A non-bursting, multiple-stage ferrofluid seal, designed to eliminate this problem, is described in U.S. Pat. No. 4,407,518, issued Oct. 4, 1983. In this invention, a first multi-stage annular seal is arranged in series with a second, single-stage annular seal along a shaft, the second seal being on the high-vacuum side of the first seal. The first multi-stage annular seal is designed and constructed to withstand the entire pressure drop between atmosphere (or high pressure) and high vacuum. An annular region between the first and second seals is maintained at a pressure between atmosphere (or high-pressure) and high vacuum, generally at a slight pressure, or a vacuum slightly poorer than the high vacuum. Thus, any bursting of the first, multi-stage seal resulting from the pressure differential between the atmosphere or high-pressure region and the intermediate region affects only the intermediate region, which is addressed by rough vacuum and is relatively undisturbed. The vacuum on either side of the second, single-stage seal is substantially identical, or at most, the pressure differential across the second seal is less than the pressure required to cause the second seal to burst. Thus, no bursting of the second seal occurs. The result is an improved, longer-lasting vacuum in the high-vacuum region.

However, the bearings supporting the shaft in the above-noted invention are arranged, for mechanical stability, in series with and surrounding the first and second seals and the intermediate vacuum region. Thus, at least one bearing is exposed to the high-vacuum region in this invention. This arrangement results in bearing outgassing into the high-vacuum region, contaminating and spoiling the high-vacuum region more quickly, and requiring continuous pumping.

One approach for isolating the high-vacuum region from bearing outgassing involves a "cantilevered" arrangement in which a multi-stage seal is arranged about a shaft with all shaft-supporting bearings in series with the seal but on the atmosphere or high-pressure side thereof. (Commercially available from Ferrofluidics Corporation, Inc., of Nashua, N.H.) For this arrangement, however, the bearings are spaced relatively close together rather than relatively at the ends of the shaft, and a shaft which is mechanically unstable at high rotation speeds results.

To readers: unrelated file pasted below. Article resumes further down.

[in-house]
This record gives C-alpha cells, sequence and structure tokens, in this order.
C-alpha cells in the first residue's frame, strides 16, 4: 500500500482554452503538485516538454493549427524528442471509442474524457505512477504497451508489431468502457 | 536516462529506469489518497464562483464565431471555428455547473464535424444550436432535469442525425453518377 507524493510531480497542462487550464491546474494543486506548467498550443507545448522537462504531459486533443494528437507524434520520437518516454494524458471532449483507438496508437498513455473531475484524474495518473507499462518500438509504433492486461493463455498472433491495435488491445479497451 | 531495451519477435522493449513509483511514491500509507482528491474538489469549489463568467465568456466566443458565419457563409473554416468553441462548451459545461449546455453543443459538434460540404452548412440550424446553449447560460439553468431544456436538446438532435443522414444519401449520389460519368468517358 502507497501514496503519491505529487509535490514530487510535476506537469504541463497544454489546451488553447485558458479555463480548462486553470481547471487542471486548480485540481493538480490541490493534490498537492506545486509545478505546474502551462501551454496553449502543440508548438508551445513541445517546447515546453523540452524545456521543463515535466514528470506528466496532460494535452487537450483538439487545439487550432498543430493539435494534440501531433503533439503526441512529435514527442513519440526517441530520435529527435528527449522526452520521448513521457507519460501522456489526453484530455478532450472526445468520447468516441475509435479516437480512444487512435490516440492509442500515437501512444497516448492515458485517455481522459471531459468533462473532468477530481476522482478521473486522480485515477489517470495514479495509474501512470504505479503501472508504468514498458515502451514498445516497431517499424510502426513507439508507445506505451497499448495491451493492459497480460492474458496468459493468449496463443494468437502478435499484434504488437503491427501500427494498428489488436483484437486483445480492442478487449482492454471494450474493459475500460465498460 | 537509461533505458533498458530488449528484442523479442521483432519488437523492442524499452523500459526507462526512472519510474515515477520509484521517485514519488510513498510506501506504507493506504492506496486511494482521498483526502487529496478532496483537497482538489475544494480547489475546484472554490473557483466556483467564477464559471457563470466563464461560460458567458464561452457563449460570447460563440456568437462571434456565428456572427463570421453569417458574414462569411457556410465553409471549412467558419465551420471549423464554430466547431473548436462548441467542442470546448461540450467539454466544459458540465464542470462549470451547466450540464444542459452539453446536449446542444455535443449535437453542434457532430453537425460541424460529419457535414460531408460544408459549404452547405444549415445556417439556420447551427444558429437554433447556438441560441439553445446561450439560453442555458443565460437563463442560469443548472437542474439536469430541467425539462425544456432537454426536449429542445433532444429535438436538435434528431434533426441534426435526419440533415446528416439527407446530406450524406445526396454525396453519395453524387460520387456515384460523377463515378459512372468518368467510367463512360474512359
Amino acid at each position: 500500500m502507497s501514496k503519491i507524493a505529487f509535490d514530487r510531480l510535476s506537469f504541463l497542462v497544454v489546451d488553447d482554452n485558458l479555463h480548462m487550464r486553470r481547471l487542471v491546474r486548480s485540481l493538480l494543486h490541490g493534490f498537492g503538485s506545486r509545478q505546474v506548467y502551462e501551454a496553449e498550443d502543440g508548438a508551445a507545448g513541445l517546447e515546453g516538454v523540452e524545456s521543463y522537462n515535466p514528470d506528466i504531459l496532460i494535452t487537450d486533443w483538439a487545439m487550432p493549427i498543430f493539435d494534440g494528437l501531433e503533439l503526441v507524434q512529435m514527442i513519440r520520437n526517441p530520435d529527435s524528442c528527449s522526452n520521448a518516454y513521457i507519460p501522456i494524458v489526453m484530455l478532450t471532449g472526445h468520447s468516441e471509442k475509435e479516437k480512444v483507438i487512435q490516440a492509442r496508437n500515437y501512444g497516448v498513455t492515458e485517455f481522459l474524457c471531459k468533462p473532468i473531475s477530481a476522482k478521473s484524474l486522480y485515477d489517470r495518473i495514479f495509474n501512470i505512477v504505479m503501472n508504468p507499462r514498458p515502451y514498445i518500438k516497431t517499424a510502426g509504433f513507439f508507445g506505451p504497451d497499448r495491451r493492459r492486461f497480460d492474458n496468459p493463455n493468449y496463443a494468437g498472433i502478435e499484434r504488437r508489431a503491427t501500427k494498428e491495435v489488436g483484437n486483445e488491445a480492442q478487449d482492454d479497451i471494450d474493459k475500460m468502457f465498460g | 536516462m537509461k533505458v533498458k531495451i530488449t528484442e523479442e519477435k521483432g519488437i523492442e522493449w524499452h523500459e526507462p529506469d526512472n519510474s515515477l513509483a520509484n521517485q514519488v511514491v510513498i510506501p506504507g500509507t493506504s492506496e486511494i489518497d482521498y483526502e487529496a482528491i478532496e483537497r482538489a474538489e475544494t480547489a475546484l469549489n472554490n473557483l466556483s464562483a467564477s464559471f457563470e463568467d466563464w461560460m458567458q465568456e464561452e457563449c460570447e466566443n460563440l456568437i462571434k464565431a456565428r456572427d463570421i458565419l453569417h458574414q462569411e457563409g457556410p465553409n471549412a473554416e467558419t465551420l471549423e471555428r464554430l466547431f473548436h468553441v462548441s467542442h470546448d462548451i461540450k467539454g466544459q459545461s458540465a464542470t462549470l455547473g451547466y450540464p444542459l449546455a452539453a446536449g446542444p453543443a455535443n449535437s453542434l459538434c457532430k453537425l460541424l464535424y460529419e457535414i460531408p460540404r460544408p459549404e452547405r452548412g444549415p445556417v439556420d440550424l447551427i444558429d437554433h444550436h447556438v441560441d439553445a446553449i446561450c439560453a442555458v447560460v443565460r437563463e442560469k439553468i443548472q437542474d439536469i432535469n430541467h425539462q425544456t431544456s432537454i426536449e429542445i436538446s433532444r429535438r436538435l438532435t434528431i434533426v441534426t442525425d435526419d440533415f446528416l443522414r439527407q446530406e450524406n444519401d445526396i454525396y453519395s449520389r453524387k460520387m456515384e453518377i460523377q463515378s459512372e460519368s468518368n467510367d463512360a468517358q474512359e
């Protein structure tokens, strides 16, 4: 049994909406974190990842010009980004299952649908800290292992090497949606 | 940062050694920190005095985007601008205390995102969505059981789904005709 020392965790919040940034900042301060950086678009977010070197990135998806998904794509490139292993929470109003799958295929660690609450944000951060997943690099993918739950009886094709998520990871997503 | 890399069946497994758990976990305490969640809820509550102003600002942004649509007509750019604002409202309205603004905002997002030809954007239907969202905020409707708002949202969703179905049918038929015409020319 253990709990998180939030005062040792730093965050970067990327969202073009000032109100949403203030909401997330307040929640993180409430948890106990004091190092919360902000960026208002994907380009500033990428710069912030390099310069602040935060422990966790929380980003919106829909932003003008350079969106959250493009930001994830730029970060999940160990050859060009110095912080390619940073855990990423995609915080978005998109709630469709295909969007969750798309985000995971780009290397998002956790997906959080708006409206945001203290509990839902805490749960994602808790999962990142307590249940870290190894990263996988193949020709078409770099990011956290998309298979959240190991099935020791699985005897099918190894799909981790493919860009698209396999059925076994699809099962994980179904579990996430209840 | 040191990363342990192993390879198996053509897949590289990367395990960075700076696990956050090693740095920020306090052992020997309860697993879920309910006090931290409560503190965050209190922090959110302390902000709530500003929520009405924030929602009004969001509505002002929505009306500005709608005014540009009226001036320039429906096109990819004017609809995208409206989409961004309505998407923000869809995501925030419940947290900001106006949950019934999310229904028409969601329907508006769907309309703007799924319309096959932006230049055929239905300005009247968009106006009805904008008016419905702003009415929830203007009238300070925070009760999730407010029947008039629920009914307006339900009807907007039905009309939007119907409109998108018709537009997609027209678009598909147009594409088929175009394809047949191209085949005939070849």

Additionally, the ferrofluid seal arrangements described above, when utilized to seal a shaft on which an anode or other electrical-charge-generating device is mounted, are subject to arcing across the seals when the shaft is not efficiently electrically grounded. Such arcing causes ferrofluid to "gel" and ruins the seals, and as noted above, grounding of a high speed rotary shaft is difficult.

Accordingly, a general purpose of the present invention is to provide a differentially-pumped, multiple-stage, mechanically-stable, non-bursting ferrofluid seal apparatus for sealing a rotary shaft which passes between an environment at a first pressure, which is generally atmospheric pressure or high pressure, and an environment at a second pressure, which is less than or equal to the first pressure and is generally a high vacuum. The apparatus is designed to be mechanically stable at very high shaft rotation speeds yet arranged such that bearing outgassing and ferrofluid seal bursting into the high-vacuum region is eliminated. The apparatus is further designed such that no continual mechanical vacuum pumping is required, and the shaft is electrically grounded remotely from high-speed rotation and remotely from vacuum and bearings. The above objects adapt the apparatus for the purpose of supporting a high-speed rotary anode, which anode is exposed to an electron beam for x-ray generation in a CAT Scan apparatus or the like.

SUMMARY OF THE INVENTION